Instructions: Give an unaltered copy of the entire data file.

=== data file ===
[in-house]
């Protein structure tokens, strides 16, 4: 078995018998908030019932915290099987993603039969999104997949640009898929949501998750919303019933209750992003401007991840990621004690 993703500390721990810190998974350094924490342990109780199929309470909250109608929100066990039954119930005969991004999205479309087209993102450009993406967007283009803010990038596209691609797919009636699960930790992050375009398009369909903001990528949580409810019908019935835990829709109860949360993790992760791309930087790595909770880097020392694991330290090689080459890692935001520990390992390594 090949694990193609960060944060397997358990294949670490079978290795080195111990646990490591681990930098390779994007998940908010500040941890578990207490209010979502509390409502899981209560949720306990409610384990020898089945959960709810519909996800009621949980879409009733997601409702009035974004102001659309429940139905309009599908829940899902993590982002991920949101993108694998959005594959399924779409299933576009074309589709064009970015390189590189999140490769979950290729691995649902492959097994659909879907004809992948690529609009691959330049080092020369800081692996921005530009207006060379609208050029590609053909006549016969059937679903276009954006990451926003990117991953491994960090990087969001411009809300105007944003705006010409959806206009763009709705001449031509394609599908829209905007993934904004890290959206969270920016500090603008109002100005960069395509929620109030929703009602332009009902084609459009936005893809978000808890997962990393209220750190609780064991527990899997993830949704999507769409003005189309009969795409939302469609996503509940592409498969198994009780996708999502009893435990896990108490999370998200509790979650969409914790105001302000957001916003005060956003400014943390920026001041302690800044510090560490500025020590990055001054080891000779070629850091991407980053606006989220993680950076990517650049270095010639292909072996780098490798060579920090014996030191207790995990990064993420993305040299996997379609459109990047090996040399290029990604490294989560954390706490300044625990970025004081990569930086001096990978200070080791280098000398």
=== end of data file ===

[in-house]
């Protein structure tokens, strides 16, 4: 078995018998908030019932915290099987993603039969999104997949640009898929949501998750919303019933209750992003401007991840990621004690 993703500390721990810190998974350094924490342990109780199929309470909250109608929100066990039954119930005969991004999205479309087209993102450009993406967007283009803010990038596209691609797919009636699960930790992050375009398009369909903001990528949580409810019908019935835990829709109860949360993790992760791309930087790595909770880097020392694991330290090689080459890692935001520990390992390594 090949694990193609960060944060397997358990294949670490079978290795080195111990646990490591681990930098390779994007998940908010500040941890578990207490209010979502509390409502899981209560949720306990409610384990020898089945959960709810519909996800009621949980879409009733997601409702009035974004102001659309429940139905309009599908829940899902993590982002991920949101993108694998959005594959399924779409299933576009074309589709064009970015390189590189999140490769979950290729691995649902492959097994659909879907004809992948690529609009691959330049080092020369800081692996921005530009207006060379609208050029590609053909006549016969059937679903276009954006990451926003990117991953491994960090990087969001411009809300105007944003705006010409959806206009763009709705001449031509394609599908829209905007993934904004890290959206969270920016500090603008109002100005960069395509929620109030929703009602332009009902084609459009936005893809978000808890997962990393209220750190609780064991527990899997993830949704999507769409003005189309009969795409939302469609996503509940592409498969198994009780996708999502009893435990896990108490999370998200509790979650969409914790105001302000957001916003005060956003400014943390920026001041302690800044510090560490500025020590990055001054080891000779070629850091991407980053606006989220993680950076990517650049270095010639292909072996780098490798060579920090014996030191207790995990990064993420993305040299996997379609459109990047090996040399290029990604490294989560954390706490300044625990970025004081990569930086001096990978200070080791280098000398």